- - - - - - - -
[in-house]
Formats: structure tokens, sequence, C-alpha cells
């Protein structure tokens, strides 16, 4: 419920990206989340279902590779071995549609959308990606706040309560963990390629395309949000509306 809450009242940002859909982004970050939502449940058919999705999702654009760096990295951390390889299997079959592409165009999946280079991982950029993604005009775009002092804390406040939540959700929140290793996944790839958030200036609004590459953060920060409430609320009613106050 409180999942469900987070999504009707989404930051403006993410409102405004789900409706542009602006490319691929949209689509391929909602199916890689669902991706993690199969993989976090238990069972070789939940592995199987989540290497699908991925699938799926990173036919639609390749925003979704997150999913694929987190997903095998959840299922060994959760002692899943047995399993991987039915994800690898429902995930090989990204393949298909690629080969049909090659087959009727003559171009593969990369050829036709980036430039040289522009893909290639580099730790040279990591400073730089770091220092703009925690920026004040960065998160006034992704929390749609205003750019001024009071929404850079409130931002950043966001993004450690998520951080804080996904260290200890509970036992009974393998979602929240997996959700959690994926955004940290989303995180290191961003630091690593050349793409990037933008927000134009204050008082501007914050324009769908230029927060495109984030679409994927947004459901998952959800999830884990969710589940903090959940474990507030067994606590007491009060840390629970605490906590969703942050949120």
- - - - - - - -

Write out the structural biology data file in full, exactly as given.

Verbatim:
[in-house]
Formats: structure tokens, sequence, C-alpha cells
């Protein structure tokens, strides 16, 4: 419920990206989340279902590779071995549609959308990606706040309560963990390629395309949000509306 809450009242940002859909982004970050939502449940058919999705999702654009760096990295951390390889299997079959592409165009999946280079991982950029993604005009775009002092804390406040939540959700929140290793996944790839958030200036609004590459953060920060409430609320009613106050 409180999942469900987070999504009707989404930051403006993410409102405004789900409706542009602006490319691929949209689509391929909602199916890689669902991706993690199969993989976090238990069972070789939940592995199987989540290497699908991925699938799926990173036919639609390749925003979704997150999913694929987190997903095998959840299922060994959760002692899943047995399993991987039915994800690898429902995930090989990204393949298909690629080969049909090659087959009727003559171009593969990369050829036709980036430039040289522009893909290639580099730790040279990591400073730089770091220092703009925690920026004040960065998160006034992704929390749609205003750019001024009071929404850079409130931002950043966001993004450690998520951080804080996904260290200890509970036992009974393998979602929240997996959700959690994926955004940290989303995180290191961003630091690593050349793409990037933008927000134009204050008082501007914050324009769908230029927060495109984030679409994927947004459901998952959800999830884990969710589940903090959940474990507030067994606590007491009060840390629970605490906590969703942050949120």